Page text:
Heineken Under Investigation For Alleged New Tax Scheme In Korea
Heineken Korea is under investogation for rigging prices to save tax.
The Korean subsidiary of the second largest beer producer in the world, Heineken International, is under investigation by the Korean customs authority for allegedly manipulating original import prices of its beer brands to lower tax. If found guilty of the charges, the tax scheme could mean a fine of more than 10 billion won ($8.9 million).
Pulse News reports that the Korea Customs Service is finishing its investogation into Heineken Korea. The authority is expected to expand investigations to all import beer retailers in South Korea following suspicions of more tax schemes. Korea imposes a 113% alcohol tax. A underreport of 100 won could save the distributor tax dues by more than 100 won per 500 ml canned beer.
Industry sources explained that it might be easy for Heineken Korea to arrange tax schemes since it is fully owned by its headquarters in the Netherlands. The customs service is also looking into whether the head office has been aware of this practice and has directed the Korean unit to do so, per Pulse New reports.
Unethical business practices
The has been found to engage in tax schemes in other countries and the new allegations come at a time when the beer giant is under fire for several unethical business practices.
Heineken’s exploitation of women has caught widespread international attention, when an investigative journalsist exposed that the multinational is using beer promotional girls in 10 countries.
Pervasive alcohol harm in South Korea
The Global Alcohol Status Report 2018 published by the World Health Organization shows the high levels of alcohol harm in South Korea. Per capita alcohol use has increased since 2010 is is far higher than the regional average. Korean alcohol users consume on average 16 liters of alcohol per person per year. 70% of male alcohol users are engaging in heavy episodic alcohol consumption. The prevalence of alcohol use disorders in the country is 13.9%, also way above the regional average of 4.7%, according to the World Health Organization.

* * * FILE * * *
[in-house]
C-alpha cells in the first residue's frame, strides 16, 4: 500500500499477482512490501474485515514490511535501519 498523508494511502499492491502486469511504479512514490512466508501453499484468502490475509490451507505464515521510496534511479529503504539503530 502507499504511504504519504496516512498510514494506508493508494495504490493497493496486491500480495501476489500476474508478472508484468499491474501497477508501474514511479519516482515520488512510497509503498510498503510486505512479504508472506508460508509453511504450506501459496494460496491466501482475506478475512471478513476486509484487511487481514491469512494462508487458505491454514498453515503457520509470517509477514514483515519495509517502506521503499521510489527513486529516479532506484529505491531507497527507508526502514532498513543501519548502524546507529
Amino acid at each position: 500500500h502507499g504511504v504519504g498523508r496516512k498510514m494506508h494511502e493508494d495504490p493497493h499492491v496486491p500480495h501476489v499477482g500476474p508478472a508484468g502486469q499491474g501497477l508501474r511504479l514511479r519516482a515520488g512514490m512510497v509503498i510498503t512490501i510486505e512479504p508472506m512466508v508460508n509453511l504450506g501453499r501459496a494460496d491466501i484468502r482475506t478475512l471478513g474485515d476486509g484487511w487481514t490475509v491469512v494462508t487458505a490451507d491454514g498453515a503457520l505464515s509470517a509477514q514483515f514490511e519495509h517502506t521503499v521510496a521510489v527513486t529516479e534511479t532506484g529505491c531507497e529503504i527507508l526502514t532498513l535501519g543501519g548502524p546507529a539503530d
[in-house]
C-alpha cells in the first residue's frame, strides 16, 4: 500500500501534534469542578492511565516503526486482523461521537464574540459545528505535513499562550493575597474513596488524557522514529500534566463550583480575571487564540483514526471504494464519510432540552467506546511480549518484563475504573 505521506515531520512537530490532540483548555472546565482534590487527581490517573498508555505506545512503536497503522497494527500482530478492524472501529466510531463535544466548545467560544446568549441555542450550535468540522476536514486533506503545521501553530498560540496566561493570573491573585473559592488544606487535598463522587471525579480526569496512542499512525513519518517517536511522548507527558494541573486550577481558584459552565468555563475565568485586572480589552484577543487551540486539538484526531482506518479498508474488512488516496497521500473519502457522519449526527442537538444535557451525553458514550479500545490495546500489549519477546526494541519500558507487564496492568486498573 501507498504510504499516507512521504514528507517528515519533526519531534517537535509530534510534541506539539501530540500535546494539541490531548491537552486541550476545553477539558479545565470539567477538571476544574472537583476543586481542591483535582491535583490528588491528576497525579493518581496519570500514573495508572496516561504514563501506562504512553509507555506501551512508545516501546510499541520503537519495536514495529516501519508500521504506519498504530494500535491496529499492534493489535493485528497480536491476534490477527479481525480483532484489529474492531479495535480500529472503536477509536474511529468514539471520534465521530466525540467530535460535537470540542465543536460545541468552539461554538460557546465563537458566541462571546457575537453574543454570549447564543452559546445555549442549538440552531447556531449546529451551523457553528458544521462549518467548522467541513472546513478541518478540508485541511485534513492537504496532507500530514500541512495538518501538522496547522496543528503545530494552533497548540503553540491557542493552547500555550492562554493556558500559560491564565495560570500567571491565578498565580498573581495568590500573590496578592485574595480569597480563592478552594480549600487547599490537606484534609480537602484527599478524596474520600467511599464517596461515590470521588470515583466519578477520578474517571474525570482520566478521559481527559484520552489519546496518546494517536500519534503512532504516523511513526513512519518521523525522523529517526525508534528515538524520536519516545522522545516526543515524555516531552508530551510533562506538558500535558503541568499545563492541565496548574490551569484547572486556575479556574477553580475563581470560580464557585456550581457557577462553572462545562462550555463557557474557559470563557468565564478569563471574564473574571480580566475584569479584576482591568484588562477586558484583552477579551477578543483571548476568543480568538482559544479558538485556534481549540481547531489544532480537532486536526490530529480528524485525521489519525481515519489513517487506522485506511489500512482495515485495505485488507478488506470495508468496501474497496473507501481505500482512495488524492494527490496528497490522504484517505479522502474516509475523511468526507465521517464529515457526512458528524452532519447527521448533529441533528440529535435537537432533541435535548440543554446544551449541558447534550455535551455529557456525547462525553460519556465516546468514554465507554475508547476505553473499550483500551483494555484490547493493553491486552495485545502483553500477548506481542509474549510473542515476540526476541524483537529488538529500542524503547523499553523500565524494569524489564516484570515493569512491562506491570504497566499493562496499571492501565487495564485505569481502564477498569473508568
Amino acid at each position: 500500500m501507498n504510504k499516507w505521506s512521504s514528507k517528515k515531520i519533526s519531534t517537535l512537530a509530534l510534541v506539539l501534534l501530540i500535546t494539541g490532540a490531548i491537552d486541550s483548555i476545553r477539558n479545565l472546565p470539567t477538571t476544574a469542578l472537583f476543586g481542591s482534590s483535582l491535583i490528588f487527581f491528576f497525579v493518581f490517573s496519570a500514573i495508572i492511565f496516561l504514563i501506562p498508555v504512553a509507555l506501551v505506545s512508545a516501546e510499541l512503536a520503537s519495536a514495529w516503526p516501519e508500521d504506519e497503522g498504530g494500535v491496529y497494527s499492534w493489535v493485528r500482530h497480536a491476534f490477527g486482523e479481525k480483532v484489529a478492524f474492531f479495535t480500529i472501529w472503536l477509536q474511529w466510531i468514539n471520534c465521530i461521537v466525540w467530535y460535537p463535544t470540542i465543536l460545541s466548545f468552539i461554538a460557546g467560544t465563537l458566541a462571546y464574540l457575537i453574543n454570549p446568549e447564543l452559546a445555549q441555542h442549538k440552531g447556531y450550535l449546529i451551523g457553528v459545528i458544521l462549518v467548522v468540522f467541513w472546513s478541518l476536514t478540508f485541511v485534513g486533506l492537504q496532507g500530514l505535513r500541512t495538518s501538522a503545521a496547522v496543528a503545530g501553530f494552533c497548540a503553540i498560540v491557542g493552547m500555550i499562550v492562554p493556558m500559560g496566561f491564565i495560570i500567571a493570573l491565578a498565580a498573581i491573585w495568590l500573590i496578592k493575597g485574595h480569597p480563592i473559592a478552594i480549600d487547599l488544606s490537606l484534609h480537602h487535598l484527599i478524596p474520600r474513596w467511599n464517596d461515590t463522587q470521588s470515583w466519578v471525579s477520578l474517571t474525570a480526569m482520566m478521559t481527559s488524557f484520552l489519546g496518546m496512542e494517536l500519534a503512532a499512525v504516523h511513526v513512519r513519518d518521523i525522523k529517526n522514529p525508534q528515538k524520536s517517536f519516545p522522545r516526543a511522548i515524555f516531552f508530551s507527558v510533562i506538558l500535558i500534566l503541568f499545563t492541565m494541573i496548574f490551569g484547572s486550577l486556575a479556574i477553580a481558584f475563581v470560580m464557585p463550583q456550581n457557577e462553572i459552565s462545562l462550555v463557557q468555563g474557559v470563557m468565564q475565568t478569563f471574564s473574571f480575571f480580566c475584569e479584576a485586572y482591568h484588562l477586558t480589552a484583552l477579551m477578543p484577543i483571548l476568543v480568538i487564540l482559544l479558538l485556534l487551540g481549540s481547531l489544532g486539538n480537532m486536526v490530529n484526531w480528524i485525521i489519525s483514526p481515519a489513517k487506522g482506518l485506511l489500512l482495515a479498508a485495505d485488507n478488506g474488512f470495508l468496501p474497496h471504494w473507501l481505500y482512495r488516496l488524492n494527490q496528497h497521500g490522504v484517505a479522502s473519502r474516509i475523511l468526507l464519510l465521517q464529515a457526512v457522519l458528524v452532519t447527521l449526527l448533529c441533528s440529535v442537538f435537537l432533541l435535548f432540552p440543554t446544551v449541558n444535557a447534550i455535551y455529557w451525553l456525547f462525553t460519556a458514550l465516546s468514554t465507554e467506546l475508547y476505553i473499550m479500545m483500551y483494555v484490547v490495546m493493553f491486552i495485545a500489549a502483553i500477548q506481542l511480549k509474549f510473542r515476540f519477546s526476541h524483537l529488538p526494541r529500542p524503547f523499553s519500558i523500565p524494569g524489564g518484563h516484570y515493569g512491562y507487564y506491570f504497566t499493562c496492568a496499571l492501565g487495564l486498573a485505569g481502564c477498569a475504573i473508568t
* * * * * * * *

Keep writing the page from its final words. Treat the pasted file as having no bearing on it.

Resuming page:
Alcohol taxation – a best buy alcohol policy solution
In contrast to Big Alcohol’s actions, alcohol taxation is endorsed by the World Health Organization as a best buy measure in reducing and preventing alcohol-related harm – a public health priority in South Korea.
For example, a study of 42 high-, middle- and low-income countries found that raising excise duties on alcohol to at least 40% of the total retail price would increase tax revenue in these countries by 80% to US$ 77 Billion. Expressed as a proportion of total current spending on health, it is low-income countries that have most to gain (additional receipts would amount to 38% of total current spending on health).
Implementation of evidence-based alcohol taxation is also likely to have a net positive effect on employment, as consumers divert their spending on other (healthier) products, services and needs.